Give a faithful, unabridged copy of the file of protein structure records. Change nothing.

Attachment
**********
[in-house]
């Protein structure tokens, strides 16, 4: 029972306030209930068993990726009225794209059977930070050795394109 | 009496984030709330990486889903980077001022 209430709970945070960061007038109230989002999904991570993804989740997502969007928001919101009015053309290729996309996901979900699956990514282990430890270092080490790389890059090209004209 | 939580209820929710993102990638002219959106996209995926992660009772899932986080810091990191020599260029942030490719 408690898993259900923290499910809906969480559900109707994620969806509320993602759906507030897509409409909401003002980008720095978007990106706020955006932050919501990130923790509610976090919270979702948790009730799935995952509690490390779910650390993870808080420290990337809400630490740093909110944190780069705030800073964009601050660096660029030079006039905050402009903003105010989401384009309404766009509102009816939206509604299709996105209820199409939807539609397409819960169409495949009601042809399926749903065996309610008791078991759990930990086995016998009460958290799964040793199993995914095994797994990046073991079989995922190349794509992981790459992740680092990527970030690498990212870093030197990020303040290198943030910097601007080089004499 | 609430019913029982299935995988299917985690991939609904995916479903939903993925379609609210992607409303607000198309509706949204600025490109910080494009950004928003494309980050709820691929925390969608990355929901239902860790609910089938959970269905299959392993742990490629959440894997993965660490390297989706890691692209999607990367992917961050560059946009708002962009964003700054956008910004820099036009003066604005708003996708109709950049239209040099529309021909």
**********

[in-house]
């Protein structure tokens, strides 16, 4: 029972306030209930068993990726009225794209059977930070050795394109 | 009496984030709330990486889903980077001022 209430709970945070960061007038109230989002999904991570993804989740997502969007928001919101009015053309290729996309996901979900699956990514282990430890270092080490790389890059090209004209 | 939580209820929710993102990638002219959106996209995926992660009772899932986080810091990191020599260029942030490719 408690898993259900923290499910809906969480559900109707994620969806509320993602759906507030897509409409909401003002980008720095978007990106706020955006932050919501990130923790509610976090919270979702948790009730799935995952509690490390779910650390993870808080420290990337809400630490740093909110944190780069705030800073964009601050660096660029030079006039905050402009903003105010989401384009309404766009509102009816939206509604299709996105209820199409939807539609397409819960169409495949009601042809399926749903065996309610008791078991759990930990086995016998009460958290799964040793199993995914095994797994990046073991079989995922190349794509992981790459992740680092990527970030690498990212870093030197990020303040290198943030910097601007080089004499 | 609430019913029982299935995988299917985690991939609904995916479903939903993925379609609210992607409303607000198309509706949204600025490109910080494009950004928003494309980050709820691929925390969608990355929901239902860790609910089938959970269905299959392993742990490629959440894997993965660490390297989706890691692209999607990367992917961050560059946009708002962009964003700054956008910004820099036009003066604005708003996708109709950049239209040099529309021909």